'Hoos Looking to Enter Break on High Note

VIRGINIASPORTSDOTCOM
Paul Jesperson

VIRGINIASPORTSDOTCOM
Paul Jesperson
VIRGINIASPORTSDOTCOM

Nov. 20, 2012

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CHARLOTTESVILLE -- A break is coming for the UVa men's basketball team, which has earned one. By about 9 p.m. Tuesday, the Cavaliers will have played six games in 12 days, a schedule that would tax an NBA team.

"I am a little exhausted," Virginia's Akil Mitchell said Monday night at John Paul Jones Arena. "I'm getting old, though," the junior forward added with a smile.

After Tuesday, the Wahoos won't play again until Nov. 28, when they visit Wisconsin for a Big Ten/ACC Challenge game. Their goal is to head into Thanksgiving on a three-game winning streak. For that to happen, UVa (3-2) must defeat North Texas (3-2), its opponent Tuesday at 7 p.m. in the final NIT Preseason Tip-Off game at JPJ.

The Mean Green are "a very good mid-major team that will challenge us," Virginia coach Tony Bennett said, "but it's another opportunity for us to take a step, and that's what this is about for us."

North Texas figures to pose more problems for Virginia than Lamar did. The `Hoos, playing at JPJ for the fifth time in nine days, trailed for all of 11 seconds Monday night in a 63-44 romp.

The Cardinals (0-4) scored the game's first basket, but sophomore swingman Paul Jesperson, uncovered on the left wing, buried a 3-pointer to put Virginia ahead 3-2. Lamar coach Pat Knight, livid about his team's defensive breakdown, called a timeout at the 18:56 mark.

Knight, one of Bob Knight's sons, stresses defense, as his father did during a legendary coaching career. But the remaining 39 minutes didn't go much better for the Cardinals, a team's that rebuilding after making the NCAA tournament last season. By game's end, seven players had scored at least five points apiece for the Cavaliers. They included Jesperson, who finished with a career-best nine points -- all on treys -- and matched his career high with five rebounds.

"It was long overdue," said Jesperson, who came in shooting 29.4 percent from the floor. "I know I put a lot of work in this offseason, so I'm hoping that this is a stepping stone for the rest of the season."

Virginia also got strong efforts from junior swingman Joe Harris (17 points), Mitchell (10 points, eight rebounds) and redshirt freshman point guard Teven Jones, who in his first start contributed six points, two assists, one steal, one blocked shot and only one turnover.

"I thought Teven gave us another nice lift," Bennett said.

With senior point guard Jontel Evans sidelined until at least next week with a foot injury, Jones has emerged as a key figure for the `Hoos. He was suspended for the Nov. 9 opener, a 63-59 loss at George Mason, and then missed the next two games with a shoulder injury. But Jones sparked the Cavaliers in his college debut, an 83-43 romp over Seattle University on Saturday, and he delivered again against Lamar.

"I like what he's brought," Bennett said, "and I think it's made us better the last two games with him on the floor."

Had the Cavaliers defeated Delaware at JPJ last Tuesday night, they would be in New York City this week, preparing to play in the NIT Preseason Tipoff semifinals. Alas, their loss to the Blue Hens meant the `Hoos would host two more tournament games at JPJ, neither against a marquee opponent.

"Obviously we're disappointed that we didn't get to Madison Square Garden," Harris said. "That would be the ultimate. But we're going to make the most of the situation that we're in."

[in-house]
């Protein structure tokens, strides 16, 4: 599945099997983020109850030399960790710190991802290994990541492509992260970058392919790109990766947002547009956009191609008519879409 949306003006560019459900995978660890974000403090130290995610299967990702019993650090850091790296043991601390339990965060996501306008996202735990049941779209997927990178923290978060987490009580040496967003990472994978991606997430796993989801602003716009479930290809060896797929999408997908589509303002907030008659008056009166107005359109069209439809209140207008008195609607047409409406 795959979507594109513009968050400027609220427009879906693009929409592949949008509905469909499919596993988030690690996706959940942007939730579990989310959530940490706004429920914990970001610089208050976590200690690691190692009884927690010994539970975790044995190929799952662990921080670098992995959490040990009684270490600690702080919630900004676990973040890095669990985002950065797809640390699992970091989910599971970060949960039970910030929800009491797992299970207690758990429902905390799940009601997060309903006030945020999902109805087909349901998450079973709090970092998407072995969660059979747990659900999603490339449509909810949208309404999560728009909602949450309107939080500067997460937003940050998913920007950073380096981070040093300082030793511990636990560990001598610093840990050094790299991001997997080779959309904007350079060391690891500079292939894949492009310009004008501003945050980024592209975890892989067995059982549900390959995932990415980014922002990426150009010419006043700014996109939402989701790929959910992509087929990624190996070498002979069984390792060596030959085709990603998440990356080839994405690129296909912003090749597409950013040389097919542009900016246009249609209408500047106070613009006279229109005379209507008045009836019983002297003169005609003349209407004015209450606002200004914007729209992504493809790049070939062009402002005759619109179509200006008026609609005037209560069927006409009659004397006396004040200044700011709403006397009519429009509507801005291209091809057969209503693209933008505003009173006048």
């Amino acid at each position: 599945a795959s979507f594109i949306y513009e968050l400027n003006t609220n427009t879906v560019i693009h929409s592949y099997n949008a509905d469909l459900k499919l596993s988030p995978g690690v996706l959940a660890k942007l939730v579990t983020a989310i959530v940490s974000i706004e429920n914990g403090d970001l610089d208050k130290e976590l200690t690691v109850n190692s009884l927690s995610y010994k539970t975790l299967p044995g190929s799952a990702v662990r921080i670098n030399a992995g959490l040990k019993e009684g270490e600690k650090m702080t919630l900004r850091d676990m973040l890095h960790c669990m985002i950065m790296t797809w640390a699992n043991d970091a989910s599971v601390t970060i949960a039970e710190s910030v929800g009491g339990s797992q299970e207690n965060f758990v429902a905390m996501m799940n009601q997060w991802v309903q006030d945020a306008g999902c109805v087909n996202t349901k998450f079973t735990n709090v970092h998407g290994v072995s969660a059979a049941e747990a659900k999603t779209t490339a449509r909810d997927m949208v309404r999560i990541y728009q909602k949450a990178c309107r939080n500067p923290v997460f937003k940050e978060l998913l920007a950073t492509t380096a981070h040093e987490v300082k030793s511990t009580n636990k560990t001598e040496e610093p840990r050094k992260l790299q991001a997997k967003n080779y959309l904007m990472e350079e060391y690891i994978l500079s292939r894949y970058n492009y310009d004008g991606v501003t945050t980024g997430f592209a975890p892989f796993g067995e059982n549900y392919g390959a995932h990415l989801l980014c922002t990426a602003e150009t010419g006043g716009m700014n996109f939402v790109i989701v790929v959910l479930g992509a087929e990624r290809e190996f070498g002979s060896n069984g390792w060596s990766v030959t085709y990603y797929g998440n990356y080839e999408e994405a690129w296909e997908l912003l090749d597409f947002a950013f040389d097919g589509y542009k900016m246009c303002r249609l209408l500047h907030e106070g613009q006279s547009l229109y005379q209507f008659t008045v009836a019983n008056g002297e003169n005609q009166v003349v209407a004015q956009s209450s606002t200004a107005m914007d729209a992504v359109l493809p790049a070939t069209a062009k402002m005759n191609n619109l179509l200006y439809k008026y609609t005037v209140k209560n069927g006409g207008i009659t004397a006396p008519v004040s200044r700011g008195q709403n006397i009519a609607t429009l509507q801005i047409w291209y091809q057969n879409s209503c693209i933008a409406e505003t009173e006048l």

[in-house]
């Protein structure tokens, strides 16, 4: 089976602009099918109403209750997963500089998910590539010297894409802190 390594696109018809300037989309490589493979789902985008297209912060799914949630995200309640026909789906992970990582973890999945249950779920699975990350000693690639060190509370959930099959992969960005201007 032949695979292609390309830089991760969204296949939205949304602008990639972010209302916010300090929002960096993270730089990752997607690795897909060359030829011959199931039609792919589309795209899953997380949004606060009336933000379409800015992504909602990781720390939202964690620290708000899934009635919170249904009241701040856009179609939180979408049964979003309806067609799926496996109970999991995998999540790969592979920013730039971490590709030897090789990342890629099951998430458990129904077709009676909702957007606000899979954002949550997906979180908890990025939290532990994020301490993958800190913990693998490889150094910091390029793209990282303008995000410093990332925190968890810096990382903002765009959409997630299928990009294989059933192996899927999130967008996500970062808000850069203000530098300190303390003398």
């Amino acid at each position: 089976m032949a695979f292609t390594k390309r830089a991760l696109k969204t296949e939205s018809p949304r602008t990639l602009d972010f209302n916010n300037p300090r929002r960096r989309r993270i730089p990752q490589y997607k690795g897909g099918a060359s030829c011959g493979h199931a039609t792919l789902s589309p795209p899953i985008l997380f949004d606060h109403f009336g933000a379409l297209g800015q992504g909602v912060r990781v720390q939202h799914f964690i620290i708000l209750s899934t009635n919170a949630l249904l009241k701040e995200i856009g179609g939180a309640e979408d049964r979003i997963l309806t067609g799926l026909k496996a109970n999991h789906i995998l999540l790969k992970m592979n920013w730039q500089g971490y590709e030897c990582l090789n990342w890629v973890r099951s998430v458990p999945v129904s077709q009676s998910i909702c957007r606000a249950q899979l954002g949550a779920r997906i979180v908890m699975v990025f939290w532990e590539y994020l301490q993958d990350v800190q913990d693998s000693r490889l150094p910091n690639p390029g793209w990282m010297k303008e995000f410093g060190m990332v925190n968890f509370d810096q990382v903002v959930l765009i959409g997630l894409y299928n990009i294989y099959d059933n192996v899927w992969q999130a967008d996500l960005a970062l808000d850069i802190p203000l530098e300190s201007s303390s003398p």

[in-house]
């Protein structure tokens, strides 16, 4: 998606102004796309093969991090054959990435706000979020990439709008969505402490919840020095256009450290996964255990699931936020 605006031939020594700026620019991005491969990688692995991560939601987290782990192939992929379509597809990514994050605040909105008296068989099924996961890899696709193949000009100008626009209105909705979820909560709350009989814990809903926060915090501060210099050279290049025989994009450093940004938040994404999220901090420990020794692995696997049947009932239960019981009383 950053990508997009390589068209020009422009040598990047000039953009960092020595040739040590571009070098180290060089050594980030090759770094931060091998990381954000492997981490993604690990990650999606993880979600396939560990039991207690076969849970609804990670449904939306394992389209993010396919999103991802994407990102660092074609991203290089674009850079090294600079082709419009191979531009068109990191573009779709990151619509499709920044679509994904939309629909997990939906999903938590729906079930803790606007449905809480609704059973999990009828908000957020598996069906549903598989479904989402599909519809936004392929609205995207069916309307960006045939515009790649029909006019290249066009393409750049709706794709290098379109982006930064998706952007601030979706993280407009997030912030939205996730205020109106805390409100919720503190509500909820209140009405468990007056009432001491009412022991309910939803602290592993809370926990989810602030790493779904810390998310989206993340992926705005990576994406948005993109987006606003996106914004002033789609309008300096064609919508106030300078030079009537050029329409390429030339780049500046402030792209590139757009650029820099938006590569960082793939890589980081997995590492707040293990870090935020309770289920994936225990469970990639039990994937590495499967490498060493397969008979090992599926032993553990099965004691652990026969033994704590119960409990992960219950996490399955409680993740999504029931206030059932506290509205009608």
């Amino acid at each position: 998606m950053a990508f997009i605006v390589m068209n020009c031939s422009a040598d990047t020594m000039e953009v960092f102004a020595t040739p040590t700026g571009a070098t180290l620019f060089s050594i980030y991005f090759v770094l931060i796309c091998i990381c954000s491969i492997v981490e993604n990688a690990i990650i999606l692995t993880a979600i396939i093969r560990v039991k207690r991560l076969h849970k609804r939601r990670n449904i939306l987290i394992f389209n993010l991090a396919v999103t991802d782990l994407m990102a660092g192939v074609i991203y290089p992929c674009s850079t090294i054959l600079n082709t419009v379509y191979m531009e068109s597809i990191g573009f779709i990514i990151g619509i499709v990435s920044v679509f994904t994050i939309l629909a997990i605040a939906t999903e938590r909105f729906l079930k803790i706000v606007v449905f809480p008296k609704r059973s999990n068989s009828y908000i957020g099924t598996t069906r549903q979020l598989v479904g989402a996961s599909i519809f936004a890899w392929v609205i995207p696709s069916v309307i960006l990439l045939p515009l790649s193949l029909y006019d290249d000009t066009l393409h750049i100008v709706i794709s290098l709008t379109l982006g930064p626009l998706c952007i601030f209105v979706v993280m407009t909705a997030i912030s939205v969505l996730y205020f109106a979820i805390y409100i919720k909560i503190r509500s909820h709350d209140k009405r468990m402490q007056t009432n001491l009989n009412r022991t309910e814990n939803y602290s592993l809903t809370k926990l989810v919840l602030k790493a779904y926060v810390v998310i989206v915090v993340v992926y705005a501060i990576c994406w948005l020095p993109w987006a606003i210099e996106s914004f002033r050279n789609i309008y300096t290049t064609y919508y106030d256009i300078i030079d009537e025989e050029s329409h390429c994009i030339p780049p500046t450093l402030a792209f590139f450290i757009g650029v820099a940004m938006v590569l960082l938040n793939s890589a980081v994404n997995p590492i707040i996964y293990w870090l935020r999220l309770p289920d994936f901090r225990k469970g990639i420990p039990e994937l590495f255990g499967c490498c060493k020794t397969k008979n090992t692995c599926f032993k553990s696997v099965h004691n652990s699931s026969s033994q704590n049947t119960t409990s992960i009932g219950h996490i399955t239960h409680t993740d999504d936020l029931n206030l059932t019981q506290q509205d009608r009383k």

Harris, UVa's best player, struggled Saturday against Seattle, after which Bennett publicly and privately challenged him to elevate his performance. Against Lamar, Harris hit 7 of 11 shots from the floor and also had five rebounds, three steals, two blocked shots and two assists, with no turnovers.

"He responded," Bennett said Monday night.

"I like the word `efficient,' and I think good players are efficient. I think Joe tonight, he brought that. And that's the sign of a mature player. I told our guys in there after the game, another sign is when you make a mistake and you don't let it affect you for more than a possession. And I think that's something that some of our guys are continuing to learn, to play through that."

North Texas has an NBA prospect in sophomore Tony Mitchell, a 6-8, 235-pound forward who's averaging 15.6 points, 8.8 rebounds and 2.6 blocks. In the first game at JPJ on Monday, Mitchell totaled 21 points, nine rebounds, four blocks, three steals and two assists to lead the Mean Green to an 80-66 win over IUPUI.

"You always look forward to playing good players," said Akil Mitchell, who's averaging 12.4 points and 10.4 rebounds. "I watched him a little bit [against IUPUI], and he's big, strong, athletic. He's got an NBA body. It'll be a good match-up. I'm excited to play him."

Tony Mitchell and Kentucky's Anthony Davis, who later became the first pick in this year's NBA draft, were the only freshmen in the NCAA to average double-doubles in 2011-12.

"He's very active," Bennett said of Mitchell. "He can hurt you in a lot of ways ... We'll be playing against a lot of guys like him [in the ACC], so we'll have to be ready. But he might be, out of everybody we've played this year, the most talented individual player we've gone up against."

Pat Knight spoke highly of Bennett after the game, and the feeling is mutual. They've known each other for years and have much in common.

Knight played for his father at Indiana and later was an assistant under him at Indiana and Texas Tech. Bennett, of course, played for his father, Dick, at Green Bay and later worked with him at Wisconsin and Washington State.

"I like Pat a lot," Bennett said. "I remember he was really good to my sister when she was the coach at Indiana, and my father and his father certainly have a good relationship, and there's so much respect there."